We classified each contribution as supporting Democrats or Republicans. For contributions to individual candidates, OpenSecrets.org lists the candidate’s party affiliation. For contributions to political action committees (PACs), OpenSecrets.org typically labels the party orientation of the PAC and the percentage of PAC funds going to support candidates of each party. If a PAC was labeled as affiliated with a party or more than 90 percent of its funds went to one party, we classified contributions to that PAC as supporting the party in question. Only a small share of contributions could not be classified by party.
Individuals may give multiple contributions to candidates of different parties within an election cycle or across election cycles. For this reason, our main unit of analysis is contributions, not individuals. That is, we classified each contribution as supporting Democrats or Republicans. We also recorded the dollar value of each contribution, making it possible to examine the percentage of all dollars contributed that supported each party.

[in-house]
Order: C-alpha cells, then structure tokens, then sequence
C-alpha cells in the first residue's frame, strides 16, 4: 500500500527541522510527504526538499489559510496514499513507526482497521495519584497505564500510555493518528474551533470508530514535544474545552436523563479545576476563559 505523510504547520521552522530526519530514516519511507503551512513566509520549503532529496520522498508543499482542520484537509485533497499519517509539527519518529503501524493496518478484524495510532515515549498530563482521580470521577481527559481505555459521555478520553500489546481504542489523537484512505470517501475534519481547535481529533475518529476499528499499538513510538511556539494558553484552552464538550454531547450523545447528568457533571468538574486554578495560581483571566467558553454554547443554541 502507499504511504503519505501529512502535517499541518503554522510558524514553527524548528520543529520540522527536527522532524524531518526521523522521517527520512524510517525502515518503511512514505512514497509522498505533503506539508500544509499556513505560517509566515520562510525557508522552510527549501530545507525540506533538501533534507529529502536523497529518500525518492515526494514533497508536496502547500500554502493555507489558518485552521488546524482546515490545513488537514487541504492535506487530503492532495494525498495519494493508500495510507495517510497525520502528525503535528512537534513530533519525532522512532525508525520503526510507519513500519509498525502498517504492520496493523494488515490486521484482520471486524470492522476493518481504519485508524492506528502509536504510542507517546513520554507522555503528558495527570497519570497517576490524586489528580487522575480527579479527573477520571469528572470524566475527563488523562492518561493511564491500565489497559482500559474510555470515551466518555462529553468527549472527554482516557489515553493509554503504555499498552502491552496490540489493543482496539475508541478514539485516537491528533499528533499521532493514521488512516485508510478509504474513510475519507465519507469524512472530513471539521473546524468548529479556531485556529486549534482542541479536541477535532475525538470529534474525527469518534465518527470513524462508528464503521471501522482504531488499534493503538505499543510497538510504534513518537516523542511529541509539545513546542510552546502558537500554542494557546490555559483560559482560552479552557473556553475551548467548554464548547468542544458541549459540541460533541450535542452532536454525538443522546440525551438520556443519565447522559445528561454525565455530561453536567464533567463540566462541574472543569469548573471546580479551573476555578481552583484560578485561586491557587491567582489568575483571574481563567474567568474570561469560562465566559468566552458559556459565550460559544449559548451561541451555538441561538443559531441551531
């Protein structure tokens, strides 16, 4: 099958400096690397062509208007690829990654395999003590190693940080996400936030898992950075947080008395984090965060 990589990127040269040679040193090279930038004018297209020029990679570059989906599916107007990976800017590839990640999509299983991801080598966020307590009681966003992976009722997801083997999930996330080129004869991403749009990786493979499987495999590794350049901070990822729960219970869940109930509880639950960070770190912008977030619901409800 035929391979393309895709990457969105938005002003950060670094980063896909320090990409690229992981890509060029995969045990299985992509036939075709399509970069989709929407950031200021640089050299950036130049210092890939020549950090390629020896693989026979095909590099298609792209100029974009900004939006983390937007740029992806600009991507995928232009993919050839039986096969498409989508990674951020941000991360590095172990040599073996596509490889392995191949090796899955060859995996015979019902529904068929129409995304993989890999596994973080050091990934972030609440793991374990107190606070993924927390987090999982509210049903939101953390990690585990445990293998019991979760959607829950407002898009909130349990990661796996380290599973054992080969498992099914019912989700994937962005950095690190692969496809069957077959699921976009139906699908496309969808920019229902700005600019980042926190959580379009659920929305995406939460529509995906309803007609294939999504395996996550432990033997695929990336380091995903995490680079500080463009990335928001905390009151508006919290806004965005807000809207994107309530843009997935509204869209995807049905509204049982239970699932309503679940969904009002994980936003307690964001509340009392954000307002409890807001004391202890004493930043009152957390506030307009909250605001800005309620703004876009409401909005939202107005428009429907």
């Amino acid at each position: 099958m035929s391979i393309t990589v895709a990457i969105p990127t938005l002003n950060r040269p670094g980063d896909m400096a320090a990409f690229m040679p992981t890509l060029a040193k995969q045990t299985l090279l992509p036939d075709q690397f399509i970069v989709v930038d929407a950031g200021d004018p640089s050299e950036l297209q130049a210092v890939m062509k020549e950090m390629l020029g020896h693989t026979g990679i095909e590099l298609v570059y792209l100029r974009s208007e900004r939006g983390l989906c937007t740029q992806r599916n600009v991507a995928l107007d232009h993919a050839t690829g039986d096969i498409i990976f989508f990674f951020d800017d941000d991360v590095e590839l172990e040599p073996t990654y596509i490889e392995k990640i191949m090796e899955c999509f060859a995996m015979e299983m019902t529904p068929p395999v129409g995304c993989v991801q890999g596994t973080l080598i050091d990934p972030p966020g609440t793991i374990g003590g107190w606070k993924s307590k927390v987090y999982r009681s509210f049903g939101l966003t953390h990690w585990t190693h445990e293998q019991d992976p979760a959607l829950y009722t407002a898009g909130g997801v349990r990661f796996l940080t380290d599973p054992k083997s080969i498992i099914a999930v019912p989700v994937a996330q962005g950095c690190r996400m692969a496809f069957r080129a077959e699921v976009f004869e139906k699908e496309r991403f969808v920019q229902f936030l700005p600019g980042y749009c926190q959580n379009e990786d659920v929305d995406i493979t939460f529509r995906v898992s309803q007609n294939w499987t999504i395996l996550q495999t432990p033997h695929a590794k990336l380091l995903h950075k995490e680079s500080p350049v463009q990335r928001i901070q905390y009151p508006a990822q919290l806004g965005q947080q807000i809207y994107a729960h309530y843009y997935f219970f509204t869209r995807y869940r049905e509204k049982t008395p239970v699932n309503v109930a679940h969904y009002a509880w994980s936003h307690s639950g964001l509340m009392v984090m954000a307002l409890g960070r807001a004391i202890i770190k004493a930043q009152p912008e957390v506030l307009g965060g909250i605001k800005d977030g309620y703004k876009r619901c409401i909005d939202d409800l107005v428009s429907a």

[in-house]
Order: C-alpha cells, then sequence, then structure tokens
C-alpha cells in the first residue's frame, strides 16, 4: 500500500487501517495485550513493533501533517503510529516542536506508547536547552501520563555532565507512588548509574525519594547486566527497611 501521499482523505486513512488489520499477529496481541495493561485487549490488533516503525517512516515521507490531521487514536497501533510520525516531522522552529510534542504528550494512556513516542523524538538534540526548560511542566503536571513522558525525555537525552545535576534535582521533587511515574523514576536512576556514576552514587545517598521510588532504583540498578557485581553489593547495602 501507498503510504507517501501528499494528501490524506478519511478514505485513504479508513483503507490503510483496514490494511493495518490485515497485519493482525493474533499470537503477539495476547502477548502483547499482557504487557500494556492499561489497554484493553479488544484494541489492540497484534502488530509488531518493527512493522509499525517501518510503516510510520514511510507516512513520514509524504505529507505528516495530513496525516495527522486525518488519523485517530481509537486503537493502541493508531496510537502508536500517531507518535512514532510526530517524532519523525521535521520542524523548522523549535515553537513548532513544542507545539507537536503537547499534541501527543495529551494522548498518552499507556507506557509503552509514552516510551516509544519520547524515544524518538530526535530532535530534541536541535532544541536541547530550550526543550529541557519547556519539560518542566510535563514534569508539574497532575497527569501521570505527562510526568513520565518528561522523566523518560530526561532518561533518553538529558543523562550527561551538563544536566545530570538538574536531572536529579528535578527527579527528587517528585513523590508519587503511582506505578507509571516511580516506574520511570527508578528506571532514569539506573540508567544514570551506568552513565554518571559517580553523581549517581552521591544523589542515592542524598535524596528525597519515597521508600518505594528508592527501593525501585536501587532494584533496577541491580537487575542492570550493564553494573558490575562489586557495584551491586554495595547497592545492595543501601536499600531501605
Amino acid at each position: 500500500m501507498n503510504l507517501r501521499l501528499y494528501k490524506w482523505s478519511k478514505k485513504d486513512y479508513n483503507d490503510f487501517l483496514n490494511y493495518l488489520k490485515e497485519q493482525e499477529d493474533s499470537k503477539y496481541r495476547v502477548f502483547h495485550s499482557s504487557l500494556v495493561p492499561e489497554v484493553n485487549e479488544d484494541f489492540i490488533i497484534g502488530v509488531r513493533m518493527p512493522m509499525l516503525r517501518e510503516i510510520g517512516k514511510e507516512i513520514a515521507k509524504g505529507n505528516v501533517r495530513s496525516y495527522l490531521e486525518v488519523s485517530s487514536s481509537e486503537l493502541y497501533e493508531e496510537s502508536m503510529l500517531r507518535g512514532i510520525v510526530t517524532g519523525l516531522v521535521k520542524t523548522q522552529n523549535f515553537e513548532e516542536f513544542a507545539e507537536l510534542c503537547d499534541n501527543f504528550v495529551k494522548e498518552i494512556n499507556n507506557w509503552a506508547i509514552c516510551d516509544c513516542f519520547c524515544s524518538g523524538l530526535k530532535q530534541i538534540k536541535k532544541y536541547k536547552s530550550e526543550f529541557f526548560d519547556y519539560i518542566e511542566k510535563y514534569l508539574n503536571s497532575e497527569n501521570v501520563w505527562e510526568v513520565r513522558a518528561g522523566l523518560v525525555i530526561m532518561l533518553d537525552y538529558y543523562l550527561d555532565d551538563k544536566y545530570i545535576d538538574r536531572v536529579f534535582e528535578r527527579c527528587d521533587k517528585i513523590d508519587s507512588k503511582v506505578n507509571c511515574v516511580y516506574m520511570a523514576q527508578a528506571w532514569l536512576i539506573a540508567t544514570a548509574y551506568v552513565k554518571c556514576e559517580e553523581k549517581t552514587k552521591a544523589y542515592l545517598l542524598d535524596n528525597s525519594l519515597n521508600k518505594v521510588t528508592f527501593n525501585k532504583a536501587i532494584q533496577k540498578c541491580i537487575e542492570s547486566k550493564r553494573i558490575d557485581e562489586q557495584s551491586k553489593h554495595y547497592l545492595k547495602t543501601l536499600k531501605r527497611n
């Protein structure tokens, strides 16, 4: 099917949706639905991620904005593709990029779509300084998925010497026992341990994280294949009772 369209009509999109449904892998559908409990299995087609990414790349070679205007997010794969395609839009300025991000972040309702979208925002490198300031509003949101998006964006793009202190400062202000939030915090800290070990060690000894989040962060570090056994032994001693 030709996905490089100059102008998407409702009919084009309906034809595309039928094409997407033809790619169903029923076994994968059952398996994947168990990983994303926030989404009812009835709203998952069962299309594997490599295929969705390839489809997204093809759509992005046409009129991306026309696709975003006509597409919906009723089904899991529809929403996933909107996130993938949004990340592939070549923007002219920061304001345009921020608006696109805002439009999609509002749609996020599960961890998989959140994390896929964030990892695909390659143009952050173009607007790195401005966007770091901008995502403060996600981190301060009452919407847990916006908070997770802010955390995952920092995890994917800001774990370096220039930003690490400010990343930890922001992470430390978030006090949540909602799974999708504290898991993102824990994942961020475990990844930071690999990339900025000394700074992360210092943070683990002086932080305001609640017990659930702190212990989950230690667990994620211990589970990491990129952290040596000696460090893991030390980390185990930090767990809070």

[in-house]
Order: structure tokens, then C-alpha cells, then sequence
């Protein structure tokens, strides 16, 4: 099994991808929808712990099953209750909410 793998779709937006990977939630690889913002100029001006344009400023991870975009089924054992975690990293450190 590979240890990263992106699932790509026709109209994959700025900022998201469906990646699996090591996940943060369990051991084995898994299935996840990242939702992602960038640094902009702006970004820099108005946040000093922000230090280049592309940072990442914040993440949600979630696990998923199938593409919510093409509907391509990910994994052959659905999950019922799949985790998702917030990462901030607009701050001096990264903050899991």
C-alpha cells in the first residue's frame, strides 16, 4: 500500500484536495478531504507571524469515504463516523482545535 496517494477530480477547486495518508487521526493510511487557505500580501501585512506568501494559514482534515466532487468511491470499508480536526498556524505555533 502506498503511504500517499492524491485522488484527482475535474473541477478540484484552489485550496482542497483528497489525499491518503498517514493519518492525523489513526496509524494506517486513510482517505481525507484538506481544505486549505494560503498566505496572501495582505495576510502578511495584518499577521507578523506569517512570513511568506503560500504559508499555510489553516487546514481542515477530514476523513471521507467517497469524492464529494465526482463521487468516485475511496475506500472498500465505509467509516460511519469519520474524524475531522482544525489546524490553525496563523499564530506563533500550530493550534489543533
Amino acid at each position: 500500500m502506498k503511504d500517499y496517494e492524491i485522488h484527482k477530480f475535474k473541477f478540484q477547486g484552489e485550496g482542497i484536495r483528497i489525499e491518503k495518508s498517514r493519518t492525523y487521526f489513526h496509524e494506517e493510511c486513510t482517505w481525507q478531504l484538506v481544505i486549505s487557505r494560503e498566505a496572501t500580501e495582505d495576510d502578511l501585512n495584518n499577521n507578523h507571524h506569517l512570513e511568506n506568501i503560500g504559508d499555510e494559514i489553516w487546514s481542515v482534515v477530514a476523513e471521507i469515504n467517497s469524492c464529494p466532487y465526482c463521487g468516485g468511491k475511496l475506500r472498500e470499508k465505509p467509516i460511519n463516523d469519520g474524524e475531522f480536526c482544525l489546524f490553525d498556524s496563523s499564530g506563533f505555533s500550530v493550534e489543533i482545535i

We tracked political campaign contributions for staff with a sample of 73 organizations receiving support from the Gates Foundation (out of a total of 197 education-reform organizations identified in the foundation’s financial report). Of the 73 organizations examined, 47 had staff that made contributions. These Gates grantees included leading education-reform organizations such as Achieve Inc., Teach for America, the New Schools Venture Fund, KIPP, Alliance for Excellent Education, Jobs for the Future, Turnaround for Children, and Bellwether Education Partners.
In total, we found 2,625 political campaign contributions from the staff of Gates grantees. Of those contributions, 99 percent supported the Democratic Party or Democratic candidates (Figure 1). Only eight of the 2,625 campaign contributions went to Republicans. The picture is similar when one examines the dollars contributed to each party or its candidates. Of the $725,464 in campaign contributions the staff of Gates grantees made, $719,946, or 99 percent, went to Democrats—while just $5,500, or less than 1 percent, went to Republicans.
The political imbalance among Walton grantees was modestly less pronounced than among Gates grantees. Given that the Walton Family Foundation has a larger set of grantees, we tracked results for a sample of 194 organizations receiving support from Walton (drawn from the 380 organizations listed in the foundation’s financial report). Of those 194 organizations, 125 had at least one staffer make a recorded campaign contribution. These Walton grantees included organizations such as Teach for America, KIPP, Education Reform Now, 50CAN, the 74 Media, Chalkbeat, and the Education Trust.